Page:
The whole system that decides which patients get organ transplants is fraught with moral quandaries. Sadly, there are more folks who need hearts, kidneys, lungs and other organs than there are donated organs, so a number of factors need to be considered, including how critical the transplant is and the likelihood of survival and satisfactory quality of life after transplant.
But should a child with intellectual disabilities be denied a transplant based solely on those disabilities?
Thousands are saying "no" after reading about a 3-year-old girl who allegedly was was denied the possibility of a transplant --even with an kidney donated by a family member--at the Children's Hospital of Philadelphia (CHOP).
In a blog post  that went viral over the weekend, the parents of Amelia Rivera, who was born with Wolf–Hirschhorn syndrome , described a meeting in which they were told their daughter would be left to die within six months to a year because she would not qualify for the transplant surgery because of her "brain damage" and "mental retardation."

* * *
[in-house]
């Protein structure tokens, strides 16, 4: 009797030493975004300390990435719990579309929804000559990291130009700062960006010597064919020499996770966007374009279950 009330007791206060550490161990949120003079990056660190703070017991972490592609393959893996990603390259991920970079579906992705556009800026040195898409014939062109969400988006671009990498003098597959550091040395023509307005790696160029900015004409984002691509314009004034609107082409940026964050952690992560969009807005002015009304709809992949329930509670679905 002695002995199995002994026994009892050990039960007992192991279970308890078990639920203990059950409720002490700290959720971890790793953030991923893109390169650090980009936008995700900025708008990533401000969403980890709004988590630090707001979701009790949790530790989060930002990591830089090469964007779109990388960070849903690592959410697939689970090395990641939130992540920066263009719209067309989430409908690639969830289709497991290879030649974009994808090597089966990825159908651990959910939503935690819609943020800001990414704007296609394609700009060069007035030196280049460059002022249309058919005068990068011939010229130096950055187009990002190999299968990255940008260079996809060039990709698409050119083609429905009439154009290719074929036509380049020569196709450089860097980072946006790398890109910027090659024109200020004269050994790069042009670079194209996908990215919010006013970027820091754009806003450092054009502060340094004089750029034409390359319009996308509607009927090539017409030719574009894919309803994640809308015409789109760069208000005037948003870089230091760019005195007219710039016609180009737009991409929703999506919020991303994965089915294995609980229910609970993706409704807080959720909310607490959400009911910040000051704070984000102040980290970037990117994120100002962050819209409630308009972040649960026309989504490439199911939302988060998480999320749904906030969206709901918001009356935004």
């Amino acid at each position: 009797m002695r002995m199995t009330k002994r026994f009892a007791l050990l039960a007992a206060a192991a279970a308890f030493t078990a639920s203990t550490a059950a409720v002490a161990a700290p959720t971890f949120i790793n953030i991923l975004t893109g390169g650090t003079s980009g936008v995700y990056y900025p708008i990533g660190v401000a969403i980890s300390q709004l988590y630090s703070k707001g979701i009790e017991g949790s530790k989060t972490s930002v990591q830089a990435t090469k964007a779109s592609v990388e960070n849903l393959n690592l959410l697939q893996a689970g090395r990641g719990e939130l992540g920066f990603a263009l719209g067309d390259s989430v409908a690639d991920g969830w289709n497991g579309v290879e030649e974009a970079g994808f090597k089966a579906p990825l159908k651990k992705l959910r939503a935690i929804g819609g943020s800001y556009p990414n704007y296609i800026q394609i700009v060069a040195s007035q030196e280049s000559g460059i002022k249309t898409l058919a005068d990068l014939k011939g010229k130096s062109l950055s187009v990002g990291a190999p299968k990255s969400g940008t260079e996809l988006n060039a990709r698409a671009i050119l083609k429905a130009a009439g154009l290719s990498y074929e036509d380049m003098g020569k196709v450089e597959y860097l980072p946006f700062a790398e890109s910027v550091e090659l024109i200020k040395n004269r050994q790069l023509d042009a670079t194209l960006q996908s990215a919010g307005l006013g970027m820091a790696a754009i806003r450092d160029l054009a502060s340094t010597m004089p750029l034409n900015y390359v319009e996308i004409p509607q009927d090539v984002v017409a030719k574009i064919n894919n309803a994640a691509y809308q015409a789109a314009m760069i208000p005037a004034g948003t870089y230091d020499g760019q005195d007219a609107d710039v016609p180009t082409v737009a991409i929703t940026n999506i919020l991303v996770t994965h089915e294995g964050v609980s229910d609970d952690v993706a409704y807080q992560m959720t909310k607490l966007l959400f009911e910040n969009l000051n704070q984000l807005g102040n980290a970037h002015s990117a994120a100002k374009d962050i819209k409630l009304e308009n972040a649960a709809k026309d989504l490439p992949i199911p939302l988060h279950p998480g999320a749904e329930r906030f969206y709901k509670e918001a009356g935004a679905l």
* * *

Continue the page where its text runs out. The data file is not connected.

The hospital, responding to an online petition  with more than 20,000 signatures and hundreds of negative comments on its Facebook page, released a statement on Facebook saying it cannot comment on individual cases but that it does not discriminate. A conference call is scheduled for today to set up a second meeting between the family and the transplant team, CBS News reports.
When Target quietly included a model with Down Syndrome  in one of their ads last month, parents of kids with special needs made sure everyone knew about it. They're using the Internet to spread this not-so-good news, too.
According to a "USA Today" story  about the Rivera case, "43% of child transplant programs surveyed for a study published in 2008 'always' or 'usually' considered developmental delay in transplant decisions."
Health care rationing already happens, and it's often the most vulnerable who are denied care. This is a moral issue and, I would argue, a prolife one, too.